Sundar Henny

Sundar Henny

Deborah Loeb Brice Fellow
Floating States of the Mediterranean: Towards a Global Microhistory of Ships
Sundar Henny


Sundar Henny received his PhD from the University of Basel in 2012. He currently is an affiliated senior scholar at the Historical Institute of the University of Bern. In the past he has worked on early modern ego-documents, conjectural history in the German Enlightenment, and cross-cultural encounters at the Church of the Holy Sepulchre in Jerusalem during the 16th century. He was awarded two major research projects ("Early Postdoc Mobility" and "Ambizione") by the Swiss National Science Foundation. He has been a visiting researcher at the universities of Cambridge, Haifa, and Princeton and has taught at several Swiss universities. His work has appeared in Intellectual History, The International Journal of the Classical Tradition, and Renaissance Quarterly.

Project Summary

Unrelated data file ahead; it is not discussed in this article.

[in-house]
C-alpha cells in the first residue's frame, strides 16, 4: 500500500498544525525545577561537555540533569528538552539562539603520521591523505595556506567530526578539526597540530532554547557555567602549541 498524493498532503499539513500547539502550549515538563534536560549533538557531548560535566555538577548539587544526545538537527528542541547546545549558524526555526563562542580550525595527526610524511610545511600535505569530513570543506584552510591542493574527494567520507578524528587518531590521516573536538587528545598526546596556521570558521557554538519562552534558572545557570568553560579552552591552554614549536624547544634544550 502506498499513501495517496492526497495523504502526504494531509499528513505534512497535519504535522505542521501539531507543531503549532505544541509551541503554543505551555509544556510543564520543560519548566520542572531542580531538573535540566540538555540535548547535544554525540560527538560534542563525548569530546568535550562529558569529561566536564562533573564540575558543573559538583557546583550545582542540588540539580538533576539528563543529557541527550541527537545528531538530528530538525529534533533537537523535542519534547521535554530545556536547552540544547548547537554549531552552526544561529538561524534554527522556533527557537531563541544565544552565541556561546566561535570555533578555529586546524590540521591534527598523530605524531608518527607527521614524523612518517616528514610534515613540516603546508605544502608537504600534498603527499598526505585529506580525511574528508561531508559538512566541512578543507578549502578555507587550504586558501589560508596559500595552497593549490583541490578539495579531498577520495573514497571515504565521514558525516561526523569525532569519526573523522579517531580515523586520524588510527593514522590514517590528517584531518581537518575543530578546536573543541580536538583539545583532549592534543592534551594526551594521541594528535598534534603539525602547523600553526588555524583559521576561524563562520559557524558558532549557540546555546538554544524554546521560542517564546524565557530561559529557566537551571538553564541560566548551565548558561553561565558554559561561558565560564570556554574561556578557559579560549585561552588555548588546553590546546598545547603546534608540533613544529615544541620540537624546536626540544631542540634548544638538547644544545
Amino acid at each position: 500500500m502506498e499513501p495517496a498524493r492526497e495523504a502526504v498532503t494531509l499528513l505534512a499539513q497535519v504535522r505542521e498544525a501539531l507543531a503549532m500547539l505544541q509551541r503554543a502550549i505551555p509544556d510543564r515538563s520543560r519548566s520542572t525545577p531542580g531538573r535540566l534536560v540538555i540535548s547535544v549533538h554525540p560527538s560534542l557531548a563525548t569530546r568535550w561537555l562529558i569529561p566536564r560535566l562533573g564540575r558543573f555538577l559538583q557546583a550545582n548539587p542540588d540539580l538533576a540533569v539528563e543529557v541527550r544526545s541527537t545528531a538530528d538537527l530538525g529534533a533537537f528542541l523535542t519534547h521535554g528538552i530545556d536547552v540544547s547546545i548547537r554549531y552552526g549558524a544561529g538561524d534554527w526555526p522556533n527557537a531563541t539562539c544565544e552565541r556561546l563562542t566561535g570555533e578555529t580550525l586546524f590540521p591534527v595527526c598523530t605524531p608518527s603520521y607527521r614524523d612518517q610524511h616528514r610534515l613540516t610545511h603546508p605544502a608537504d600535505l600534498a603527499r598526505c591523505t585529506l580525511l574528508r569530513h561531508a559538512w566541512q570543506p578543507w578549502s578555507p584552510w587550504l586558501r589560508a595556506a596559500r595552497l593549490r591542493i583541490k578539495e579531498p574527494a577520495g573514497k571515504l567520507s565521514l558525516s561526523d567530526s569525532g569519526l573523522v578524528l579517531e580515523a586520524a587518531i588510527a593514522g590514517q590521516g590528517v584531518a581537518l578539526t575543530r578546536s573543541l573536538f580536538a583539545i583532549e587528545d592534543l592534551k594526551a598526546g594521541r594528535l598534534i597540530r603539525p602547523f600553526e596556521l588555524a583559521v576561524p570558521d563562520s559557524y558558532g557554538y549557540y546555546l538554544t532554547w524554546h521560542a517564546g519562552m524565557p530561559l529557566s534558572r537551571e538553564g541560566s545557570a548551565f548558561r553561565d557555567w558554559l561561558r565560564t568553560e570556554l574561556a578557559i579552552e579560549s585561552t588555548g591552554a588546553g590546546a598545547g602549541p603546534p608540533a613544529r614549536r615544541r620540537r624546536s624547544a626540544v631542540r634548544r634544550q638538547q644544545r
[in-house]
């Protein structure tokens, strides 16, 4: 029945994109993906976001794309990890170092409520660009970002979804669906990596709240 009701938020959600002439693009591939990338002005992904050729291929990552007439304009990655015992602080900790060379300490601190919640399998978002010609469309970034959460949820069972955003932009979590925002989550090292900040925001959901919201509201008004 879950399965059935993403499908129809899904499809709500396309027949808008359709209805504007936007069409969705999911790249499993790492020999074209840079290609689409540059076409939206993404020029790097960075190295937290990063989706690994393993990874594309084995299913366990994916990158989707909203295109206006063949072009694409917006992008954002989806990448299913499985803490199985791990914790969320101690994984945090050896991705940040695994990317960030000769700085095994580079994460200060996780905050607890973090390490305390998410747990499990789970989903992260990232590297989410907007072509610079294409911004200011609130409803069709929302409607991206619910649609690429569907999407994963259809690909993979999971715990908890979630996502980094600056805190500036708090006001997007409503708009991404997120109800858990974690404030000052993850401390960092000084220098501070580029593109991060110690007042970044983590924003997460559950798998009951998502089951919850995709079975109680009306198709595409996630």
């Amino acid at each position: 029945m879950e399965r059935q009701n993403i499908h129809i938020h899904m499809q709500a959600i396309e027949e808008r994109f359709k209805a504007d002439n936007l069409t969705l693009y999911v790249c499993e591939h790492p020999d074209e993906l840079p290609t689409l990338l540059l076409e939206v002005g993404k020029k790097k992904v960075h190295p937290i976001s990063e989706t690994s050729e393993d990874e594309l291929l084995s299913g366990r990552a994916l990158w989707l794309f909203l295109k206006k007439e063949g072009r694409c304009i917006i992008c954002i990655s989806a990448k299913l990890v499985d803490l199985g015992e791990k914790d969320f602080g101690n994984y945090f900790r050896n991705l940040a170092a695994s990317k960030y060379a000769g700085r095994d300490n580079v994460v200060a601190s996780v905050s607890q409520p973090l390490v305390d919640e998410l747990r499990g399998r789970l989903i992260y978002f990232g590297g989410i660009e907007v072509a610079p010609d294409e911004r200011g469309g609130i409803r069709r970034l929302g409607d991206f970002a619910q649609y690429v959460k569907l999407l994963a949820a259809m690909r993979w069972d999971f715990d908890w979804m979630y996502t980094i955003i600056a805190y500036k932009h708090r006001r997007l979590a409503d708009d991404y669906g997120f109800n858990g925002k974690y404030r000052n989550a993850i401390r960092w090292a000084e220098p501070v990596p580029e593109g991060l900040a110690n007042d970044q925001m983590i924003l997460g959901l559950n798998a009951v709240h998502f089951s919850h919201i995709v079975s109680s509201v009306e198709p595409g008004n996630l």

This project focuses on a specific and iconic form of society: shipboard communities. Drawing from travelogues, it studies assemblages of people on the Mediterranean Sea during the long 16th century. Often a single ship would transport a dazzling variety of people, animals, and objects. Like floating Petri dishes, such ships provide social samples that can be observed under changing circumstances. Hitherto, historians working on ships have focused on naval and economic questions or on the more insular societies of ocean-going ships. This project will address the full gamut of beings and objects that comprised Mediterranean shipboard communities via two article-length studies. The first study will reconstruct shipboard cosmopolitanism and social life on a specific voyage to the Holy Land in 1519. This voyage–aboard two Venetian ships–gave rise to firsthand accounts written in Dutch, French, German, Italian, and Spanish, and its pilgrims commissioned numerous works of art upon returning home. These various sources will be drawn together so as to reassemble the social life of the ships. The second study will analyze the peculiar practice of tossing mummy parts overboard. The question of whether mummies might provoke storms was hotly debated both on ships themselves and in works of literature. Mummies at sea tell us a great deal about the social aspect of seafaring and about attempts to distinguish between magic, religion, and science in the early modern era.